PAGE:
I closed Part I of this by saying that the titular question is one I often answer for every character I create, sometimes without really knowing I’m doing it. Let’s take that idea and turn it into a conscious exercise. This is something I used to love doing in drama/theatre classes at school – the character interview, taken to a deeper level.
In Take Off Your Pants, Libbie Hawker suggests the idea of giving your main character a flaw to deal with, and structuring the story around how they do it, and whether or not they succeed. Although I’m a pantser by nature, writing Part I of this post made me wonder if what I do in my head really isn’t so different from the structured approach LH has, just with a different starting point: my character may have flaws to overcome, or virtues to show off, but when all’s said and done, why do they exist?
Or perhaps more importantly, why do they believe they exist?
I’m not talking Descartes Conundrum here (that’s the ‘Do we really exist?’ thing…I think). I’m talking: who is Character X now, who do they want to become, and what’s going to drive them to become that person? I know that ‘What/who do you want to be?’ are slightly different question, but for the purposes of this, let’s stick with the idea of a character’s ambitions being linked to a desire for a fulfilling life and discovering its meaning.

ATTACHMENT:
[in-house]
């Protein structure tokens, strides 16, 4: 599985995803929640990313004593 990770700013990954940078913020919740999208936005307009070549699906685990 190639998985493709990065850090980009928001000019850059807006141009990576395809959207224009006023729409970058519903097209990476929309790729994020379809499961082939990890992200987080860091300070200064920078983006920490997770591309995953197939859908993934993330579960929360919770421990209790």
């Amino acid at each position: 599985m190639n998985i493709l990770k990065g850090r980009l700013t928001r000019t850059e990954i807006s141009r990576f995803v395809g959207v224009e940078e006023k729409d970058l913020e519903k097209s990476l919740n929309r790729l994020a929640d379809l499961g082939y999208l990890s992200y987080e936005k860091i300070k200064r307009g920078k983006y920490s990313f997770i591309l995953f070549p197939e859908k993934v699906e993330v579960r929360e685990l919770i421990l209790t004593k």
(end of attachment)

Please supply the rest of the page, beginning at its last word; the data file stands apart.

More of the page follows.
So, do they get there, or do they end up getting somewhere else? At the end of the story, what will their answer to ‘Who am I and why am I here?’ be? I’ll stick a possible variable in here, just for good measure: maybe Character X actually doesn’t want to be any different, or become anything or anyone special. Maybe it takes a catalyst to make that happen (I recently read The Stars My Destination by Alfred Bester, which is a great example of that variable in action.)
This approach can work well whether you’re a planner or a pantser, because you’re going to do two interviews with your character, and ask just those two simple (HAHA!) questions ‘Who are you?’ and ‘Why are you here?’ You’ll ask them before your story begins, and again after it’s ended.
If you’re a pantser staying true to your nature, you won’t be able to do the second interview until you’ve written your draft. Then you can sit back, look at those answers and decide whether to adjust them. Maybe you won’t even want to do the first interview all that much, except I’d wager that even the most hardcore among us have at least some vague idea about why they want to tell a person’s story before they put pen to paper. Start by seeing if you can link that to who you think your character actually is.
Planners, go to town on all these details and you’ll have all the makings of ‘Get character X through the story of who they are now to who they become’ and then you can plan the steps between.
It’s really as simple as that. Just take five minutes and think this through for a character you’ve already created, or perhaps start with a brand new one. You’re probably already getting ideas. Write them down if you like notes, or just sit and meditate on it for a few. (You don’t even have to name your character yet. X is fine. Especially if you’re as obsessive over getting names that feel like they fit as I am.)